Good Life

Communities that Care: Friendly terms comfort dentist-bound children

“You have a dentist appointment tomorrow.” These simple words often have a dramatic effect on the person to whom they are spoken. Many adults, not just children, have a fear of visiting the dentist and just hearing the word brings worry to their hearts. It is our goal as pediatric dentists to work to eliminate this fear in children before it has a chance to grow through the years and become an irrational, uncontrolled emotion in adults.

People often ask “How do you do it?” when inquiring about caring for a frightened child. Most often the answer is simple: TLC. The environment in our office is geared toward children. We specialize in taking care of children’s dental needs, not just completing any necessary treatment or routine cleaning visits but also attempting to set them up for a lifetime of a positive attitude concerning dentists and dental visits. We want kids leaving our office happy and wanting to return, but prizes and video games help as well. The ultimate goal is to have them feeling that way when they are 20, 40 and beyond. The bigger question is: How can we help with this at home?

First, try not to express to your child any fear that you may have of the dentist. We see children all the time that are afraid merely because a parent is afraid and has spoken with them or perhaps nonverbally demonstrated it to them. It may be difficult for you, but try to restrain yourself. If your child has an approaching visit to the dentist, explain that the people in the office are helpers. They are people that care about the child and help them to stay healthy. Help the child understand that having healthy teeth is part of having a healthy body.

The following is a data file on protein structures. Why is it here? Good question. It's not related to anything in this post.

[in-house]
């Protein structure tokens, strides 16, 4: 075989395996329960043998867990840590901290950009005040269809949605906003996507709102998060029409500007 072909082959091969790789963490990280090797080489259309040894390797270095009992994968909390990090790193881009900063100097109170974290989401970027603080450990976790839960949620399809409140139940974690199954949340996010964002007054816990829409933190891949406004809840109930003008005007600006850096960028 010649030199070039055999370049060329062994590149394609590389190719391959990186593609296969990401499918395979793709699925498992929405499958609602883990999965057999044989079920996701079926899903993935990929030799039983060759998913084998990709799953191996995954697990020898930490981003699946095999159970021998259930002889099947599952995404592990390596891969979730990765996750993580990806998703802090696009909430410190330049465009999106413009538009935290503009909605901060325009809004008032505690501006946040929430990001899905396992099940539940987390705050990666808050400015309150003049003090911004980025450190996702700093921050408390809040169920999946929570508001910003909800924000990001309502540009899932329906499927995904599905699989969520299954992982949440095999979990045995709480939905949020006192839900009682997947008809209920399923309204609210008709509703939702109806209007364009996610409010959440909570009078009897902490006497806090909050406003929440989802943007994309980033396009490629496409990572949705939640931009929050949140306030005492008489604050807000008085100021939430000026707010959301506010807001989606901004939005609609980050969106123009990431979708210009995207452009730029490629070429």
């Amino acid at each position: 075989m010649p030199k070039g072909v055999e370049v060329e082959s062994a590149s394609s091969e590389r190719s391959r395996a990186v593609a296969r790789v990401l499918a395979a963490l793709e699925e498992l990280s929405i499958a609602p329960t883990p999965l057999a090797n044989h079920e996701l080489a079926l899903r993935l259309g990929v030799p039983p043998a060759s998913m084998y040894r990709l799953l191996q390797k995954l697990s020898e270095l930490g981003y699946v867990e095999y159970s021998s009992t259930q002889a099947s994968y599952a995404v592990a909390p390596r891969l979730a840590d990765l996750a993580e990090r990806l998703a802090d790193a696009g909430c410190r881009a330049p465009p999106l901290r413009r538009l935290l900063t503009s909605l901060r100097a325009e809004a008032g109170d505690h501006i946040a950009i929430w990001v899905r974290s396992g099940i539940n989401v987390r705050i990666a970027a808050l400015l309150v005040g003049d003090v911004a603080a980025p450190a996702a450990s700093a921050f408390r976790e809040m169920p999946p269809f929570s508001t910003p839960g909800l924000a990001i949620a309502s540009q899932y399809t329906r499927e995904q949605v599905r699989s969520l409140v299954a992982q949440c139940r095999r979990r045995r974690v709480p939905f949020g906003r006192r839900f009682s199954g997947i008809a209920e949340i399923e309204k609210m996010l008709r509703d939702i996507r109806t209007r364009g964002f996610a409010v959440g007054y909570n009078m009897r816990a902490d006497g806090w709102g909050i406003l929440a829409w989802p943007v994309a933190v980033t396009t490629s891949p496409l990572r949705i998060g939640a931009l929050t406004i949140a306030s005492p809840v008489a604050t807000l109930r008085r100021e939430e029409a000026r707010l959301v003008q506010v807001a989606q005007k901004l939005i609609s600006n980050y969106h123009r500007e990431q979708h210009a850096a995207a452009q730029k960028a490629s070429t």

The dentist doesn’t work alone either — there is a team of people with the dentist that help the child. There may be dental assistants and there may be dental hygienists, special people that help clean the child’s teeth. Depending on what your child is going to have done, explain things in a positive light using kid-friendly language. If they will have cavities filled, talk about sleepy jelly and sleepy juice to put the bugs to sleep. You can speak about a tickle brush that the dentist will use to clean out the cavity bugs and a filling to make the tooth better.

Do not talk about shots and drills. Children hear these words and often associate them with vaccinations, usually an unpleasant experience. If your child is having a routine cleaning, talk about the tooth mirror and counter. You can demonstrate by counting their fingers. We count teeth the same way as we count fingers.

If you have any questions or concerns about how to best prepare your child for a visit, we welcome your inquiries. The bottom line is simple — try to build up the dentist as a good person. We’ll do the rest.